• pain in the arms or legs
  • pain in the chest or abdomen
  • swelling in the hands or feet
  • fatigue

If a person experiences respiratory distress, fever, and chest pain, this could indicate acute chest syndrome, and they should seek medical attention.

A sickle cell pain crisis occurs when sickled red blood cells block small blood vessels that carry blood to the bones. There are several common triggers, which include:

  • stress
  • dehydration
  • smoking, which can trigger acute chest syndrome
  • strenuous exercise
  • exposure to extremes of cold or heat
  • infections
  • being at high altitudes, where there is less oxygen available

A person can talk with their doctor on how to avoid triggers. It is also important to note that a person may not be able to know what has triggered a sickle cell pain crisis.

It is difficult to know what causes a pain crisis, and there is often more than one trigger. The American Academy of Family Physicians recommends the following ways to prevent a pain crisis:

  • maintain good general health
  • reduce or avoid stress
  • drink alcohol in moderation
  • quit smoking if a person smokes
  • exercise regularly with moderate intensity
  • drink at least eight 12-ounce glasses of water daily during warmer months
  • treat infections as soon as they occur
  • avoid extremes of temperature
  • if traveling by air, only travel in commercial airplanes that have pressurized cabins with steady oxygen levels
  • get all recommended vaccinations

If a person is experiencing frequent crises, they can speak to a hematologist about treatments that can help prevent episodes.

For most people, a sickle cell pain crisis will resolve on its own. In more severe cases, a person will need to contact a doctor or visit the hospital emergency room.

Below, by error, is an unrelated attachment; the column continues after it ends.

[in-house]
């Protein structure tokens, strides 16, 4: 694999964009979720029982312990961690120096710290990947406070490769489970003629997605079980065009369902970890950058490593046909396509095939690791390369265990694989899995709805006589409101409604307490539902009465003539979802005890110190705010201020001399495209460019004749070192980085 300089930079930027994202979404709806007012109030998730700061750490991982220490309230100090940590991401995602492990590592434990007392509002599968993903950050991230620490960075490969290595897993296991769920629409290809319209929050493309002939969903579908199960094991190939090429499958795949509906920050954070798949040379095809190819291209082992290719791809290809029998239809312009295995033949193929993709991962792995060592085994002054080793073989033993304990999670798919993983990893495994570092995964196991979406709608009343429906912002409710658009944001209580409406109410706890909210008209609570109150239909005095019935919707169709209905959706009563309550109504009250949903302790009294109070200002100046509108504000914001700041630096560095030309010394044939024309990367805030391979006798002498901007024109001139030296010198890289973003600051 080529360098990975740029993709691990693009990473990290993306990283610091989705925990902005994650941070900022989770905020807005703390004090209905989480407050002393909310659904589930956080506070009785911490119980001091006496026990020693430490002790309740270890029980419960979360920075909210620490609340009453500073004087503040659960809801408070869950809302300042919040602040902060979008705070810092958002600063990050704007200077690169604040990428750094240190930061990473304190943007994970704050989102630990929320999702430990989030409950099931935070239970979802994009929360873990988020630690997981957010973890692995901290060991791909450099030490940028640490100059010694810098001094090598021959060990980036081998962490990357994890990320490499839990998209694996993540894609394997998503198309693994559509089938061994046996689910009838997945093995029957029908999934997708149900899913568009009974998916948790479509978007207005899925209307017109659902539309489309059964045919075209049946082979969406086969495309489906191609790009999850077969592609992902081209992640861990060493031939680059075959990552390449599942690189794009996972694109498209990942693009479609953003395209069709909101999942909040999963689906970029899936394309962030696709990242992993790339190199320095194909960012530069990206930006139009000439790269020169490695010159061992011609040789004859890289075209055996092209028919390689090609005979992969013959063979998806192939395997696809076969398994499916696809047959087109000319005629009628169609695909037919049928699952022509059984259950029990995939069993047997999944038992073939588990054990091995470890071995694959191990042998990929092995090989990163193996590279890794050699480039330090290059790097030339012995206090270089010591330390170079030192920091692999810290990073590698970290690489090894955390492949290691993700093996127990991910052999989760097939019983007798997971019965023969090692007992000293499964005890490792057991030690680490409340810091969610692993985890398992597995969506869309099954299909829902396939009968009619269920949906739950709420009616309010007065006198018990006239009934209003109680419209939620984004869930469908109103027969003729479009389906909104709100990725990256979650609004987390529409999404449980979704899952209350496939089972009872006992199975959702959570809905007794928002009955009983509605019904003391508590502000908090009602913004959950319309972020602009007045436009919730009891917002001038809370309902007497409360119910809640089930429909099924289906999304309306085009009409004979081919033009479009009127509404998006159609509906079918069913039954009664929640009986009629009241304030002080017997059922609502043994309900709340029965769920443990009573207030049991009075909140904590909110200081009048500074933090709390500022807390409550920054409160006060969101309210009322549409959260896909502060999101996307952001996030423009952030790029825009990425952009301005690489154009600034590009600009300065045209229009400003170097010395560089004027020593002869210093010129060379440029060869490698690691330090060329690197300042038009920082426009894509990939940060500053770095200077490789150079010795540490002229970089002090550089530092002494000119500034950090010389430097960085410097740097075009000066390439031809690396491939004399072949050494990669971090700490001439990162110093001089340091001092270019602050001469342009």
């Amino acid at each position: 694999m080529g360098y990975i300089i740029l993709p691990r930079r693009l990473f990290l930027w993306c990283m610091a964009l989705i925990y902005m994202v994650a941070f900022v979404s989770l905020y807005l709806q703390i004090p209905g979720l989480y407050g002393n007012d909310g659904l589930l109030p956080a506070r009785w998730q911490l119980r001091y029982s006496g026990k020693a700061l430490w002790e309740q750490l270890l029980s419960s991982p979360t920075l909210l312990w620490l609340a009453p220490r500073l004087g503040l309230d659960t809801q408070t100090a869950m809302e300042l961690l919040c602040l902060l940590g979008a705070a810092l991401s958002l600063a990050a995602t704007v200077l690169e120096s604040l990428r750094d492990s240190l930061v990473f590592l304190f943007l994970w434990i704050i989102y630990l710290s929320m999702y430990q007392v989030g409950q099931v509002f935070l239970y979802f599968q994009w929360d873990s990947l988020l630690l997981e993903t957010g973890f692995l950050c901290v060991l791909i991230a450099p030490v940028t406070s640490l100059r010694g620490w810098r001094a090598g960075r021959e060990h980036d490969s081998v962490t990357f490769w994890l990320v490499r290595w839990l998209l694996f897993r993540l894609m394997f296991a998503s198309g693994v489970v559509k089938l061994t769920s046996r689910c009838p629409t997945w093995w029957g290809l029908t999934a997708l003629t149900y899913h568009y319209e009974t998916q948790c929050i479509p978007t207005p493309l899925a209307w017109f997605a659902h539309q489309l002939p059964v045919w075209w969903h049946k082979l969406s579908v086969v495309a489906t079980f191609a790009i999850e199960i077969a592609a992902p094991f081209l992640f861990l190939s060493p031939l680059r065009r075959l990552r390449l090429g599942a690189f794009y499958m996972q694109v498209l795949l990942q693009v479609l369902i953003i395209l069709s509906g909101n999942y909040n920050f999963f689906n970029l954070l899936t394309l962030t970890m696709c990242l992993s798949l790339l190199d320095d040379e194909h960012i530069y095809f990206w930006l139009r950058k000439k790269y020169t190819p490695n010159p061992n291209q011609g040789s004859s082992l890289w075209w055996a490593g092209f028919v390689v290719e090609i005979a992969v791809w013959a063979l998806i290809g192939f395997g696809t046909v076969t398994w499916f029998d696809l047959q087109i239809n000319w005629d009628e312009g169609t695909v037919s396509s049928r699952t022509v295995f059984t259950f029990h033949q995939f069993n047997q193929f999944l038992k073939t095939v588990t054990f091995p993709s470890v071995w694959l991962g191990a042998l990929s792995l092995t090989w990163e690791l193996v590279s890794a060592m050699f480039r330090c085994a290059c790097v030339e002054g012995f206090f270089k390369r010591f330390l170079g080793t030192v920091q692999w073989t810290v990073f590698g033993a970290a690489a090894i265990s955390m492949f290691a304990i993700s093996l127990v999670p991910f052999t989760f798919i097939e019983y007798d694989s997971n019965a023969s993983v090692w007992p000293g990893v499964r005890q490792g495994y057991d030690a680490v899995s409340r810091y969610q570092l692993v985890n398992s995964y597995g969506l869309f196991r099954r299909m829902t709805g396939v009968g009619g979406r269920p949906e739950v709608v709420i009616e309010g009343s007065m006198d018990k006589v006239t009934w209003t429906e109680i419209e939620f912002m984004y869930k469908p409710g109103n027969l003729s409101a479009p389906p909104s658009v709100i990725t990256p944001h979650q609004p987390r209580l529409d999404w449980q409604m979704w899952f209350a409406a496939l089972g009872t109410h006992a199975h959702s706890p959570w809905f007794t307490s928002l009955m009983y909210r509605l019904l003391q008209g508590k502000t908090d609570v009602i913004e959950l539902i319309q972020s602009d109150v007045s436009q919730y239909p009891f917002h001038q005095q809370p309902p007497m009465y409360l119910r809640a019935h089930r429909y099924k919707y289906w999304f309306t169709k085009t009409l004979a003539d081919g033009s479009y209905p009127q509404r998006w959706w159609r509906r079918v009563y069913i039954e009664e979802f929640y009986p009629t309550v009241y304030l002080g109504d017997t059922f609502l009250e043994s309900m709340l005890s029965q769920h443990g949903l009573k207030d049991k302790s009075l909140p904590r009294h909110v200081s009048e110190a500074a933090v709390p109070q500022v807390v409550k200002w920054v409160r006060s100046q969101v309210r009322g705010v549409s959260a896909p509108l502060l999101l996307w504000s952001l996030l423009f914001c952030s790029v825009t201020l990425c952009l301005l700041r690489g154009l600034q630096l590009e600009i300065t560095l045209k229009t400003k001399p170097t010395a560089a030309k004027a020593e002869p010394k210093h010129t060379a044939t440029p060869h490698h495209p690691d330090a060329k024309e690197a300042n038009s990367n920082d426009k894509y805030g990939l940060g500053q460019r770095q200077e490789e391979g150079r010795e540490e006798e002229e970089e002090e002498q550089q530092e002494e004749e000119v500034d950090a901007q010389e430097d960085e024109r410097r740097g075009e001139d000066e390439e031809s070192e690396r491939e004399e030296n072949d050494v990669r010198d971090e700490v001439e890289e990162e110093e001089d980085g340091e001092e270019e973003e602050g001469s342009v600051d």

Sickle cell disease is a lifelong condition that causes challenging symptoms. Although scientists are developing better forms of treatment, such as gene therapies, sickle cell disease remains very serious.

A pain crisis can occur suddenly, so it is important to know where to get help at any time. The Centers for Disease Control and Prevention (CDC) recommend calling a doctor right away if a person experiences sudden vision issues or pain that will not resolve with home treatment.

Individuals should go to the emergency room if they have:

  • a fever above 101°F (38.3°C)
  • breathing difficulties
  • chest pain
  • abdominal swelling
  • severe headache
  • sudden weakness or loss of feeling and movement
  • seizure
  • painful erection of the penis lasting more than 4 hours

A sickle cell pain crisis occurs when sickle-shaped blood cells clump together or lodge in the walls of blood vessels, which restricts blood flow and may cause excruciating pain.

A person can use OTC medications and other methods to treat a pain crisis at home. If the pain continues, doctors might prescribe stronger painkillers, while blood transfusions may be necessary in more severe cases.

Certain situations may trigger a pain crisis, such as being dehydrated, stressed, or having an infection. However, a person can take steps to maintain their health and prevent pain crises.

If an individual cannot manage their pain at home, they should contact a doctor right away. In the event of more serious symptoms, such as fever and difficulty breathing, they should call 911 or seek immediate medical attention.